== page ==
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Title: Continuous regression : a functional regression approach to facial landmark tracking
Author: Sánchez Lozano, Enrique
ISNI:       0000 0004 6352 0783
Awarding Body: University of Nottingham
Current Institution: University of Nottingham
Date of Award: 2017
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Facial Landmark Tracking (Face Tracking) is a key step for many Face Analysis systems, such as Face Recognition, Facial Expression Recognition, or Age and Gender Recognition, among others. The goal of Facial Landmark Tracking is to locate a sparse set of points defining a facial shape in a video sequence. These typically include the mouth, the eyes, the contour, or the nose tip. The state of the art method for Face Tracking builds on Cascaded Regression, in which a set of linear regressors are used in a cascaded fashion, each receiving as input the output of the previous one, subsequently reducing the error with respect to the target locations. Despite its impressive results, Cascaded Regression suffers from several drawbacks, which are basically caused by the theoretical and practical implications of using Linear Regression. Under the context of Face Alignment, Linear Regression is used to predict shape displacements from image features through a linear mapping. This linear mapping is learnt through the typical least-squares problem, in which a set of random perturbations is given. This means that, each time a new regressor is to be trained, Cascaded Regression needs to generate perturbations and apply the sampling again. Moreover, existing solutions are not capable of incorporating incremental learning in real time. It is well-known that person-specific models perform better than generic ones, and thus the possibility of personalising generic models whilst tracking is ongoing is a desired property, yet to be addressed. This thesis proposes Continuous Regression, a Functional Regression solution to the least-squares problem, resulting in the first real-time incremental face tracker. Briefly speaking, Continuous Regression approximates the samples by an estimation based on a first-order Taylor expansion yielding a closed-form solution for the infinite set of shape displacements. This way, it is possible to model the space of shape displacements as a continuum, without the need of using complex bases. Further, this thesis introduces a novel measure that allows Continuous Regression to be extended to spaces of correlated variables. This novel solution is incorporated into the Cascaded Regression framework, and its computational benefits for training under different configurations are shown. Then, it presents an approach for incremental learning within Cascaded Regression, and shows its complexity allows for real-time implementation. To the best of my knowledge, this is the first incremental face tracker that is shown to operate in real-time. The tracker is tested in an extensive benchmark, attaining state of the art results, thanks to the incremental learning capabilities.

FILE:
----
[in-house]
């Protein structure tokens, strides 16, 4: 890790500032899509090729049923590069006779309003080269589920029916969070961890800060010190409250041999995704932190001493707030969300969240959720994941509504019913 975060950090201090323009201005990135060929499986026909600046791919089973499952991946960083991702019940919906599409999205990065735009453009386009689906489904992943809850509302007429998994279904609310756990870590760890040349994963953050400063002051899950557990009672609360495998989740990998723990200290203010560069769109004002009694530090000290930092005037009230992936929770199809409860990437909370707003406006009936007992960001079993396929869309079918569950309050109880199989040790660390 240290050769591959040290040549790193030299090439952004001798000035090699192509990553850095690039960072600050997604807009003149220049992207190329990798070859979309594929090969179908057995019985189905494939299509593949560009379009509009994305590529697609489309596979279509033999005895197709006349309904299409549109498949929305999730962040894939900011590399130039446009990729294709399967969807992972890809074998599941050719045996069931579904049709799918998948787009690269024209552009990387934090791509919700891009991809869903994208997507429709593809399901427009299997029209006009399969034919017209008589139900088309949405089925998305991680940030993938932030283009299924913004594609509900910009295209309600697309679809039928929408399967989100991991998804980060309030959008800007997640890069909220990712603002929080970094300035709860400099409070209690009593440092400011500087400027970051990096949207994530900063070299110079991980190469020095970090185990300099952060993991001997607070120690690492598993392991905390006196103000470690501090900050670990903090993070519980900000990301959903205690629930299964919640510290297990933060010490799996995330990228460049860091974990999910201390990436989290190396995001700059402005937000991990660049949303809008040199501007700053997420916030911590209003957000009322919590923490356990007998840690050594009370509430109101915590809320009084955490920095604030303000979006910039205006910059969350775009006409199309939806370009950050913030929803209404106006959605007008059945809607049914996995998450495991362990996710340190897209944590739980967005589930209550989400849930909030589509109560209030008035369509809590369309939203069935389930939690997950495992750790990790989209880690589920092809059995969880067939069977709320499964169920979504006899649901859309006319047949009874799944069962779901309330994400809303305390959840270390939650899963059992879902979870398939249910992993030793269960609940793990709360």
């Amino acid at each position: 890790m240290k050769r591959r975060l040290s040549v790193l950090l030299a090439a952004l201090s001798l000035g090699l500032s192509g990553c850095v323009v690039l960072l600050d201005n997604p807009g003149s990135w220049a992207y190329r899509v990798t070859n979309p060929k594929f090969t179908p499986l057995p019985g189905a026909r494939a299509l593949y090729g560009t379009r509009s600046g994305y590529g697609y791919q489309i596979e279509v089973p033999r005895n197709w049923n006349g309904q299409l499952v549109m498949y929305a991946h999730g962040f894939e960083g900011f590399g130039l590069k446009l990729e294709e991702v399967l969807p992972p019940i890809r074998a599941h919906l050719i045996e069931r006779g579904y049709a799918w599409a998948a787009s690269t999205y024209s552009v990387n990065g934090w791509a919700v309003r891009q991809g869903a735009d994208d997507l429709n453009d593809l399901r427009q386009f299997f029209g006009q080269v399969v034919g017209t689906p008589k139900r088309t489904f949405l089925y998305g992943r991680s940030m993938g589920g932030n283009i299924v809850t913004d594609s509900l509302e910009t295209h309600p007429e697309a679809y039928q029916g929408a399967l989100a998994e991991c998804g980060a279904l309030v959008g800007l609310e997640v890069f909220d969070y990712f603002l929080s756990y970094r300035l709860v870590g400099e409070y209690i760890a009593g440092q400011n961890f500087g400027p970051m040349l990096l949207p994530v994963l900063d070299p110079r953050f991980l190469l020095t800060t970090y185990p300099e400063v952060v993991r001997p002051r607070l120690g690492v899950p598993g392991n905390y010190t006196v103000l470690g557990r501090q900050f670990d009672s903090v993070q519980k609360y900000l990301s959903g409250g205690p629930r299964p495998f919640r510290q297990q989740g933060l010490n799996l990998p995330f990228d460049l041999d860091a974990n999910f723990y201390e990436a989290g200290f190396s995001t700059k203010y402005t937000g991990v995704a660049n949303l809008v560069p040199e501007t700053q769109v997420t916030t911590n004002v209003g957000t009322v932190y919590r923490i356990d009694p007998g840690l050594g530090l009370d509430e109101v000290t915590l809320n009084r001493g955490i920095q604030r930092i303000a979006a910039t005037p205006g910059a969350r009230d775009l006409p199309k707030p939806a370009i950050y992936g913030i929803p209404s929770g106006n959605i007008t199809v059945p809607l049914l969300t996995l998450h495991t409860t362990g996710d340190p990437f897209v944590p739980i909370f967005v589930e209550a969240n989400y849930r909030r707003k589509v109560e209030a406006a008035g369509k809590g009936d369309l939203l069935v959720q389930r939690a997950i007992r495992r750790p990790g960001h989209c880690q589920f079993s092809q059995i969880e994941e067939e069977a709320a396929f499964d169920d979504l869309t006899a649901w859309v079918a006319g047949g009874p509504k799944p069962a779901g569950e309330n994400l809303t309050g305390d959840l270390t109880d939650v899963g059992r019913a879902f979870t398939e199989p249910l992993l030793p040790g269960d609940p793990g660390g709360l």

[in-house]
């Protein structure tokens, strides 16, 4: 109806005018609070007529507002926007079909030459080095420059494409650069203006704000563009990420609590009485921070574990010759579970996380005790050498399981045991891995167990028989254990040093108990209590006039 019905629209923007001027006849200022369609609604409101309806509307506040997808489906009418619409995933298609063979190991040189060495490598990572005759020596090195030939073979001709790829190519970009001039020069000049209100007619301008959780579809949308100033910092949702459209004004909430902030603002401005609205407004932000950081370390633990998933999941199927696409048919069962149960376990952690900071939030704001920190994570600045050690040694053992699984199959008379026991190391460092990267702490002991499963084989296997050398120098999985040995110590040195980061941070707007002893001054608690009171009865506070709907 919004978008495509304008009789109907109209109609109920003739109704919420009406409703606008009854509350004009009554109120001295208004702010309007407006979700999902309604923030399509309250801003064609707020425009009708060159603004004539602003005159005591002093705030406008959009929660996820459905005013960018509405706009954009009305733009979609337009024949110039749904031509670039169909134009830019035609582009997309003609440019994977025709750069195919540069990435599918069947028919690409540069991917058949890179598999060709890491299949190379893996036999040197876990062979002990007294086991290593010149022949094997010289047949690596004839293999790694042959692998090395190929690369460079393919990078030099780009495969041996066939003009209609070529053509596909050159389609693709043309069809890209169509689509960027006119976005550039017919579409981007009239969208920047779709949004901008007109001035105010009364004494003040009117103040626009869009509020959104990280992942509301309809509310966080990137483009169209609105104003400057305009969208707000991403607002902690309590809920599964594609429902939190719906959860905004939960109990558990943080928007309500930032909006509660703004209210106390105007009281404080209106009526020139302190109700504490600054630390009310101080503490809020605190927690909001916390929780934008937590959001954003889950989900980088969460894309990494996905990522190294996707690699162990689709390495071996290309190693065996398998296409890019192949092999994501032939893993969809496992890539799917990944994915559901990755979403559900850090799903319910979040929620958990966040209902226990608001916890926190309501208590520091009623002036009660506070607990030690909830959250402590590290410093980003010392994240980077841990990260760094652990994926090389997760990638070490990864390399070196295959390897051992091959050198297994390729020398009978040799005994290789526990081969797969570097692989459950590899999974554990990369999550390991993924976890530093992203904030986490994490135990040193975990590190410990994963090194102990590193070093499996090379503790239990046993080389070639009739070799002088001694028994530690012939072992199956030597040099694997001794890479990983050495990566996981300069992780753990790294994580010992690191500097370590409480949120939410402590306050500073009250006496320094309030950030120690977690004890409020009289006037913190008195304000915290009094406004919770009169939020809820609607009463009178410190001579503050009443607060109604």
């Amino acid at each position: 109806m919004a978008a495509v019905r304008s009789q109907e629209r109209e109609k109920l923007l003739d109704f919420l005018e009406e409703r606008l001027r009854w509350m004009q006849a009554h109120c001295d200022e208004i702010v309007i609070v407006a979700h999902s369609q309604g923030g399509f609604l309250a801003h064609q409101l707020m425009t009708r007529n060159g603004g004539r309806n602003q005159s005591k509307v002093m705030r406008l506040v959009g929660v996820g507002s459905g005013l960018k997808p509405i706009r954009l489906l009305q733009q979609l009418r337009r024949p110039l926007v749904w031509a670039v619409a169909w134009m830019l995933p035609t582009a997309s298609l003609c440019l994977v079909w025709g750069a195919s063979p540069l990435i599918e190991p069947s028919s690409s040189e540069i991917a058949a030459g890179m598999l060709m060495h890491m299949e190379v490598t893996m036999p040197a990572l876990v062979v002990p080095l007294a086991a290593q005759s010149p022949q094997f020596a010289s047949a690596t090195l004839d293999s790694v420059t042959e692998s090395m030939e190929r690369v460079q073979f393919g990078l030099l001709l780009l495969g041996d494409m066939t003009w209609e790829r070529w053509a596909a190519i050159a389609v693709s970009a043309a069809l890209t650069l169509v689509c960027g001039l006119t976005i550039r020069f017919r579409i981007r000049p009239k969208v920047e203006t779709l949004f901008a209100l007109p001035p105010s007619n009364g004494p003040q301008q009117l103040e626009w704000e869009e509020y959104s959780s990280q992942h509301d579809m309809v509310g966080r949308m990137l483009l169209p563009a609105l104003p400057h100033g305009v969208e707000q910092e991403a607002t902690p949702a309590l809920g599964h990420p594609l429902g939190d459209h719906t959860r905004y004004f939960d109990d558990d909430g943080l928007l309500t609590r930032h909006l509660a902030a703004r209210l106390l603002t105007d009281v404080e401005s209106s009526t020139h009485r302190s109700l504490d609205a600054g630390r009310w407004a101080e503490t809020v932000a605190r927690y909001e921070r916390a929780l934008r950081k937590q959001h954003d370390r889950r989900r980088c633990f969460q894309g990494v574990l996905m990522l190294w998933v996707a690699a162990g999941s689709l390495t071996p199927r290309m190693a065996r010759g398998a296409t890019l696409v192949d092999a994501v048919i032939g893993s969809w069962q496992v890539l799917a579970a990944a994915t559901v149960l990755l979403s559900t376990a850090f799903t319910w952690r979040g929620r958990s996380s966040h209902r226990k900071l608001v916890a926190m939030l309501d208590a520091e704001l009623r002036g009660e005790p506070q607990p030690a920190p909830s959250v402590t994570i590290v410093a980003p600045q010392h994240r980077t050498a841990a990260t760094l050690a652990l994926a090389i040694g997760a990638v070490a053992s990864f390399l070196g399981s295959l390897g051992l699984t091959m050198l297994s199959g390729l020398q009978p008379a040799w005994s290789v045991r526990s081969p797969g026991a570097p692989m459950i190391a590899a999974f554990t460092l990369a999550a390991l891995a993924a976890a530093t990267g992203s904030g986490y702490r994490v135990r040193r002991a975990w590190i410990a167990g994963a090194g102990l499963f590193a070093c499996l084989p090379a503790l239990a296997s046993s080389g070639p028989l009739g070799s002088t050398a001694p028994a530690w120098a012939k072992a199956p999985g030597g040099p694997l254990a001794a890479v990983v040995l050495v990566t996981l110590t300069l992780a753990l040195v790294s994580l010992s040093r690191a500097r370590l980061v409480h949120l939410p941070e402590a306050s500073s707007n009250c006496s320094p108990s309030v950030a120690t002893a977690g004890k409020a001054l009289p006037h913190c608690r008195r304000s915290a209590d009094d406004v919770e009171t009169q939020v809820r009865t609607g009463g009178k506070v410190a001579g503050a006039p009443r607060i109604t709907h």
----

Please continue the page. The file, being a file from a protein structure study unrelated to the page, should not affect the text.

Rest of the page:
Supervisor: Not available Sponsor: Not available
Qualification Name: Thesis (Ph.D.) Qualification Level: Doctoral
EThOS ID:  DOI: Not available
Keywords: QA 75 Electronic computers. Computer science ; TA1501 Applied optics. Phonics